Banking and financial services, including trade financing, insurance and microfinance, is another area where economists see much potential. The IMF estimates about 60% of people in the region are excluded from the financial system often because they don’t have enough money to open or maintain a bank account, don’t possess the proper documentation, or branches are too far away. In Cambodia, less than 5% of people have bank accounts, and Myanmar is estimated to have a similarly low banked population.
As part of the AEC, ASEAN officials have been working to develop and integrate the group’s diverse banking systems. While Singapore has turned itself into one of the world’s leading financial centres and Malaysia has carved a niche for itself in Islamic finance, other ASEAN jurisdictions are significantly less developed, partly because people in countries with lower GDP are poorer and have less interest in a formal banking system. Central bankers endorsed the ASEAN Financial Integration Framework in 2011, in an attempt to harmonise regulations across the region and identify the ASEAN banks most ready for regional expansion.
The small banked populations in some of ASEAN’s member countries have led institutions such as Singapore’s DBS Bank, Malaysia’s Maybank and CIMB, and Thailand’s Bangkok Bank to expand regionally. CIMB’s chief executive, Nazir Razak, has sought to develop the group as an “ASEAN” bank. With total assets of over $105bn at the end of 2012, CIMB employs more than 40,000 people across the region and provides financial services in nine of ASEAN’s 10 member states. Maybank operates in Indonesia, Singapore and Malaysia, and plans to open more than 100 branches across ASEAN in the run up to the AEC.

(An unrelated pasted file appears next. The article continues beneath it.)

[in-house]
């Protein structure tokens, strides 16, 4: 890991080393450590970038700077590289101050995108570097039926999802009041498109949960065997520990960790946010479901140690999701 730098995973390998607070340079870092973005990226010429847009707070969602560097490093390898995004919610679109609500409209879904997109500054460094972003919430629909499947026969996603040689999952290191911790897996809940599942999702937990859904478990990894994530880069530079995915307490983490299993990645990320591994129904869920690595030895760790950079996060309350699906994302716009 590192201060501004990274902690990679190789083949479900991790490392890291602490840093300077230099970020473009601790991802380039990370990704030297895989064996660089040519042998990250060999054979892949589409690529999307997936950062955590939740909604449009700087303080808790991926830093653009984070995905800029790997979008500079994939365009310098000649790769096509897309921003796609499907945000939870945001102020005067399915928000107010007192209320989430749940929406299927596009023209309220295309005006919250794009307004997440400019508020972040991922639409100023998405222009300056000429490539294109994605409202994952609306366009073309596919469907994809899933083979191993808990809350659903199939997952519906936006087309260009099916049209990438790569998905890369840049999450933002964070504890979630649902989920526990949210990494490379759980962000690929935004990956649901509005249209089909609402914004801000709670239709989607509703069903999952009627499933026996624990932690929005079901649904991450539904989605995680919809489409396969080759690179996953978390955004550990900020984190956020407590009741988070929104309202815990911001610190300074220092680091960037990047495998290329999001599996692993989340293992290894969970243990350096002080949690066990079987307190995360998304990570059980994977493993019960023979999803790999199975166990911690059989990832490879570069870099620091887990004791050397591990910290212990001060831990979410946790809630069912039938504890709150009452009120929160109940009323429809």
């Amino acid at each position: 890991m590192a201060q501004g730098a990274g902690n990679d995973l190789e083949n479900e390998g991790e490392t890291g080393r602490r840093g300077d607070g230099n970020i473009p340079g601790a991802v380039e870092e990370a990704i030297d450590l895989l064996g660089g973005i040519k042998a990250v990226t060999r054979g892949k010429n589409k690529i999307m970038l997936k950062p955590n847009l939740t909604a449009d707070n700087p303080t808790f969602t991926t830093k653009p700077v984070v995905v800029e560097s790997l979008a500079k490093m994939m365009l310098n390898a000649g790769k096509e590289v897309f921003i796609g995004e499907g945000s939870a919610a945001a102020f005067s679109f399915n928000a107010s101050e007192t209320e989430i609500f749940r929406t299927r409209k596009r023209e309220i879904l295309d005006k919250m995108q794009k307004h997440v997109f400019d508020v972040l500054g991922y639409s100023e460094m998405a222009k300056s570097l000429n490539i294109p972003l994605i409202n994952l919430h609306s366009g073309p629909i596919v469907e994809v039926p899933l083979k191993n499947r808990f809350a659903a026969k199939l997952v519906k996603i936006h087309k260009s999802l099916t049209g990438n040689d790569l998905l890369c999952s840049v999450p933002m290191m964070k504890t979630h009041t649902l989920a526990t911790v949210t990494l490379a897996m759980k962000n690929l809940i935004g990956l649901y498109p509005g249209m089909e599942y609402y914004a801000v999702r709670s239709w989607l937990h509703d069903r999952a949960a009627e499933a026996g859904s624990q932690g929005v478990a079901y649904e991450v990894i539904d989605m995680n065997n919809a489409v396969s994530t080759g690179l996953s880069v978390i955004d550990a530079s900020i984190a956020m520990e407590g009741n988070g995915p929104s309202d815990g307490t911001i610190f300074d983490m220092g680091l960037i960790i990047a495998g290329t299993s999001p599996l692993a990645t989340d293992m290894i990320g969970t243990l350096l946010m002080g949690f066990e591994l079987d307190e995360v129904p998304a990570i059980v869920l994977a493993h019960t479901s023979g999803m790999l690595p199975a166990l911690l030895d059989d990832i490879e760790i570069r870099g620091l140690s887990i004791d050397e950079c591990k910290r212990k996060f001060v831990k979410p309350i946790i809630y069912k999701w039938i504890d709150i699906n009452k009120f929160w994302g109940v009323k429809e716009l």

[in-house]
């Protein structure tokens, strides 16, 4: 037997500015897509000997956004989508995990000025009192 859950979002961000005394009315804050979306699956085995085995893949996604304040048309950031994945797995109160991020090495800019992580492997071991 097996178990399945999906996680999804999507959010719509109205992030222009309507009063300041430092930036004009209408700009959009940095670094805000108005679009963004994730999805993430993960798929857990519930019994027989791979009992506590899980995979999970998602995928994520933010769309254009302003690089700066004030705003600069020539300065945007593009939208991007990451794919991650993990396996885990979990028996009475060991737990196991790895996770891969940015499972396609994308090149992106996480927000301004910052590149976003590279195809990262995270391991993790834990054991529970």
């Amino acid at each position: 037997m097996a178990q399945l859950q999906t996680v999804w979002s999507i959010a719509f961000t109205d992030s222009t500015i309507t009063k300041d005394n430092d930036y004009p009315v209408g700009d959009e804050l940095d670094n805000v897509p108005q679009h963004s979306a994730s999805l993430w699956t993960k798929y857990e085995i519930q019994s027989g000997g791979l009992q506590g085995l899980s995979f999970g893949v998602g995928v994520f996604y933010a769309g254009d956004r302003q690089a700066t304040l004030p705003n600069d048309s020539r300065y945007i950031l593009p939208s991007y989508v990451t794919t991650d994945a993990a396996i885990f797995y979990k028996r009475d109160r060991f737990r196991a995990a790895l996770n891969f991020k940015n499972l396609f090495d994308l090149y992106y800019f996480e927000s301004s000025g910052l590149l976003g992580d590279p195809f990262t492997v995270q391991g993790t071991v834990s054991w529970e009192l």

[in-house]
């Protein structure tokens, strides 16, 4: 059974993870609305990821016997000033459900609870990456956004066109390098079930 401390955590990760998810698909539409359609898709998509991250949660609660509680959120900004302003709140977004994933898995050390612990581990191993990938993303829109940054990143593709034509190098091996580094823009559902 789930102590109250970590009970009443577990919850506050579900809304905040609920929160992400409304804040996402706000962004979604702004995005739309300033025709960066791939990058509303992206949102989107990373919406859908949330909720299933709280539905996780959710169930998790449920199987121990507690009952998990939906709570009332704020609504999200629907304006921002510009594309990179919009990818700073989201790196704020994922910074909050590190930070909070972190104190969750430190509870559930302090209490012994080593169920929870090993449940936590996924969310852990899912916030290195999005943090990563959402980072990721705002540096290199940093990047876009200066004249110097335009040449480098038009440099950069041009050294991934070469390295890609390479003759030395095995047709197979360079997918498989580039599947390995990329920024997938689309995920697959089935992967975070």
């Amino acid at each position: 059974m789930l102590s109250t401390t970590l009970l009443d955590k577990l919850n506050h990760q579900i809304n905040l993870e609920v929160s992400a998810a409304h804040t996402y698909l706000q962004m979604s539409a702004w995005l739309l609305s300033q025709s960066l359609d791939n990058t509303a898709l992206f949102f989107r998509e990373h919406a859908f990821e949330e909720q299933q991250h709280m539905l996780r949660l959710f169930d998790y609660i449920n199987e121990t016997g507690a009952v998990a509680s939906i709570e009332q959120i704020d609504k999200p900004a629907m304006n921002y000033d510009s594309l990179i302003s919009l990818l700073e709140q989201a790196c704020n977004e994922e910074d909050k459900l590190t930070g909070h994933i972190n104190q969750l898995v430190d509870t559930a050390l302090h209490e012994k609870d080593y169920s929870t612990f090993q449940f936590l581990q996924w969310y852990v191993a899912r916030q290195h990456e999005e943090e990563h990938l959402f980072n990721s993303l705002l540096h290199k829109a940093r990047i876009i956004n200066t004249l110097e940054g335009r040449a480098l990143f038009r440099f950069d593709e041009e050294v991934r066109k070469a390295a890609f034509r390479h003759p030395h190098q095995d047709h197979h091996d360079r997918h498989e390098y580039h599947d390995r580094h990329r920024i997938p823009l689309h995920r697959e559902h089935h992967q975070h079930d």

Still, as Maybank, CIMB and even international lenders such as HSBC, Citi and Standard Chartered have learned, financial services remains a highly protected industry across much of the region. Despite its enthusiasm for Islamic banking, for example, Malaysia places considerable restrictions on the operation of foreign banks in the conventional sector. Foreign banks can open only a limited number of branches and ownership of local lenders is restricted to 30%. Singapore also ensures that outsiders – including from ASEAN – have only limited access to its commercial banking sector although it is encouraging those with substantial local deposits to incorporate locally, a move that would give them the right to open more branches. Indonesia allows foreign institutions to acquire as much as 40% of domestic lenders, although this can be increased for publicly listed, financial strong banks.
Laying The Groundwork